In the Garden: Fresh for Fall

A planter makeover

By Erin Burnham

Dead, crunchy leaves. Pale and spindly foliage. Aphids … Does this describe your once-beautiful planters? If so, read on.

The sight of attractive seasonal planters makes me happy. It’s a little detail that adds curb appeal and a welcoming sense of autumn to a business or home, a touch that draws people in. A fall planter makeover doesn’t need to be a major project. With a few fresh plants and an energizing dose of plant food, you can make attractive, inviting foliage pots last until Halloween or even longer. To simplify things, doctor up one or two of your planters for fall and store the others out of view.

Uncover the Good Stuff

Take a good look at your existing summer planters. Pull out any dead, spent, or insect-infested plants. Upright accents, like grasses, can be left in place for a vertical presentation. (Remember: Grasses still look attractive through the fall, even if they’re brown and dead.) After that, trim overgrown trailing plants that have become long and spindly.

When designing my fall pots, I use a couple of hardy, durable plants, like grasses or perennials, for the “bones.” Blue fescue, ponytail grass, sedums, and heuchera are among my favorites for this purpose. Though they might not be as colorful and showy as flowers, they provide lasting structure through the months.

I also like to create contrasting colors and textures by using several different types of plants together. However, if you prefer a bold visual impact, try planting just one or two varieties in one planter. The growth rate of plants in the fall is slow, so it’s okay to pack new plants close together. And a one-time application of liquid fertilizer at planting time is sufficient.

Plant an Ornamental Veggie

This is the fun part.

Choose a selection of fresh plants to fill the void in your ensemble, and then plant them around your summer remains. Ornamental kale and cabbage (sometimes referred to as flowering kale and cabbage) are among my favorite autumn selections. The leaves are showy and colorful, and they grow in a rosette shape, like a big flower. The difference between the two ornamentals can be seen in their distinguishable leaves: Flowering cabbage has smooth, wavy leaf edges, whereas ornamental kale has frillier, ruffled edges. Leaves are typically green or purple with contrasting pink, white, or violet centers, adding a nice a boost of color and texture to your pots. As a bonus, in colder weather the colors intensify.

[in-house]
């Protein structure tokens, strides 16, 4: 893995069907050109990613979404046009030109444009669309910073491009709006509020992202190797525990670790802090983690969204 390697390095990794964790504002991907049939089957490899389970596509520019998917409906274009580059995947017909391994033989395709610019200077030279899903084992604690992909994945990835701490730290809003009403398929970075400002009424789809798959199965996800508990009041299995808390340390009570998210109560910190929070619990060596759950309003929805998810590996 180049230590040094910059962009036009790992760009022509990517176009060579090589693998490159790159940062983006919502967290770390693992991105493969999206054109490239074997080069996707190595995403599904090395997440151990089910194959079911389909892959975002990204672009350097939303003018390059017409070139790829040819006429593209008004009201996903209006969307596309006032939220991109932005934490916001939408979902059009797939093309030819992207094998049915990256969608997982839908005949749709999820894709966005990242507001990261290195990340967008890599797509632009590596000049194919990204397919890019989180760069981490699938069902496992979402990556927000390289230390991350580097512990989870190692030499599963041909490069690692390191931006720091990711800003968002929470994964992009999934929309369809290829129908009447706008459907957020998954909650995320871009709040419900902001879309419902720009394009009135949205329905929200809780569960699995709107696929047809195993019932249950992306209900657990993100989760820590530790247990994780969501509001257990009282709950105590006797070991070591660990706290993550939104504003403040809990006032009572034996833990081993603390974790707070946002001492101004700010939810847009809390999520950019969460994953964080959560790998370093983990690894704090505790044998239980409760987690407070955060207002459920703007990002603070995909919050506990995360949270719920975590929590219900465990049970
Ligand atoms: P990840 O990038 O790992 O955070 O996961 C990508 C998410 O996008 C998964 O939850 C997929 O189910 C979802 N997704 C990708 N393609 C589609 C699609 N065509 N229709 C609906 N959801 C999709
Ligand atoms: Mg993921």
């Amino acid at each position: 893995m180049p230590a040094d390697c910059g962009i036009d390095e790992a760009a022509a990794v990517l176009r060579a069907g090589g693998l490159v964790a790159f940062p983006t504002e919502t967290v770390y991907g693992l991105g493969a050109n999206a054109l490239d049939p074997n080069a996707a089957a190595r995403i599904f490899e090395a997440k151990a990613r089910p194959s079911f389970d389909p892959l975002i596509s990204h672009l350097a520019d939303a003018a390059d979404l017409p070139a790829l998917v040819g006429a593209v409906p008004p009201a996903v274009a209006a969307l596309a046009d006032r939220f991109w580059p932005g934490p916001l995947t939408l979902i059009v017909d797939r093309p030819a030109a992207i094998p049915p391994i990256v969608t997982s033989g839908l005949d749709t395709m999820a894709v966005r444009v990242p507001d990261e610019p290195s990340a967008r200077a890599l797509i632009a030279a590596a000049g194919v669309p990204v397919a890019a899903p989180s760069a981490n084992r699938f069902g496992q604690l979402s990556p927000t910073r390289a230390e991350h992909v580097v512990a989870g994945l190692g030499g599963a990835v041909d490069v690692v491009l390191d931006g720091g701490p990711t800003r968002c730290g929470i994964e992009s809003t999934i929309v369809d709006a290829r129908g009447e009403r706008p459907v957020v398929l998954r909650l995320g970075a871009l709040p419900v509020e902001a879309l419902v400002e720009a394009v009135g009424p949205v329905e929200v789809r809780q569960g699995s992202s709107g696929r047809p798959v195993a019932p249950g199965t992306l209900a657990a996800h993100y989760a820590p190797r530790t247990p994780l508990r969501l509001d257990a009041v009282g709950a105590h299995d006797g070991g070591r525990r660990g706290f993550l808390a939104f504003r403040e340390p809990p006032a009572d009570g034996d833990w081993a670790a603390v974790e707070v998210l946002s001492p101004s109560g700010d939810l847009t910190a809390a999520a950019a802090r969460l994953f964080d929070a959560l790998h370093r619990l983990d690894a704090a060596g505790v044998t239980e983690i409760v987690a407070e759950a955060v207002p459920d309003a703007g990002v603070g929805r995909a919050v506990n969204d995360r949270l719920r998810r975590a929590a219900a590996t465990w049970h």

A benefit to using ornamental kale or cabbage is the plants’ size. They aren’t dainty little things! Certain varieties of ornamentals can grow to be 12 inches tall and wide. Keep this in mind when you’re planting, as these robust selections fill a planter easily, especially if you buy the 1-gallon size.

The care of both ornamental kale and cabbage is the same. They prefer well-drained soil and sunny spots, but can tolerate some shade. Water these leafy plants often enough so the soil around the plant feels damp to touch, but not sodden. They are generally care-free, but can get munched on by cabbage worms and aphids, so a periodic check for insects is a good idea (and a good practice with any planter, indoors or out). Remove leaves as they brown for an ongoing show of color. 

Technically speaking, ornamental cabbage and kale are edible, but the taste is very bitter since they are bred for color and shape, not flavor. If you are looking for edible ornamental plants for your fall planter, try Tuscan kale or rainbow Swiss chard. Tuscan kale (also known as lacinato or dinosaur kale) boasts tall, skinny, deep-green leaves that are slightly crinkled. Rainbow Swiss chard has showy red, pink, orange, or yellow stems.  The vivid colors extend into the veins of the leaves, making them interesting centerpieces.

Go Hardy

While you might think of pansies and violas as a spring flower, their cold-hardiness make them a great candidate for a fall planter. Pansies and violas add a pop of vivid color that combines nicely with ornamental kale and cabbage. And these beauties will tolerate a light freeze without flinching. Snip off the spent flowers for the best showing.

Sedums are one of the most versatile plants for fall, and they may even overwinter in your planter. You can choose tall, short, or trailing sedums, found in an array of colors with succulent foliage. Many sedums have late-summer blooms, too, that last well into fall. And the dried flower stalks are attractive in their own right and sturdy enough to endure a dusting of snow.

Mums, the most popular go-to, add instant pop to any planter. But, despite their beauty, mums are fussy and short-lived in our climate. Low light, cold temperatures, and wet foliage will speed their decline. Use them only for a short-term color boost or a one-time event like an open house or party.

Add Non-Living Elements

Not everything in your pots has to be alive. In fact, one final step to the makeover of a planter for fall is the addition of non-living elements (if it suits your style). I love tucking small pumpkins and gourds into my fall plants. Other appealing trimmings include antlers, mossy branches, twigs, feathers, or any other whimsical accent of your choice. These simple additions can give a seasonal display unique personality and flair.

Front porch charm doesn’t have to stop at the first snow, either. Around Thanksgiving, you can swap out fall plants for jumbo pinecones, faux berries, twigs, and evergreen branches.  Add a string of lights—and voila! Your planter is ready for the holidays. 

Fall is one the prettiest seasons in the Tetons, and an appealing planter kept fresh reflects our surrounding beauty. Stop into your local garden center for some quick edits at the turn of the season to make your planters look welcoming for many months.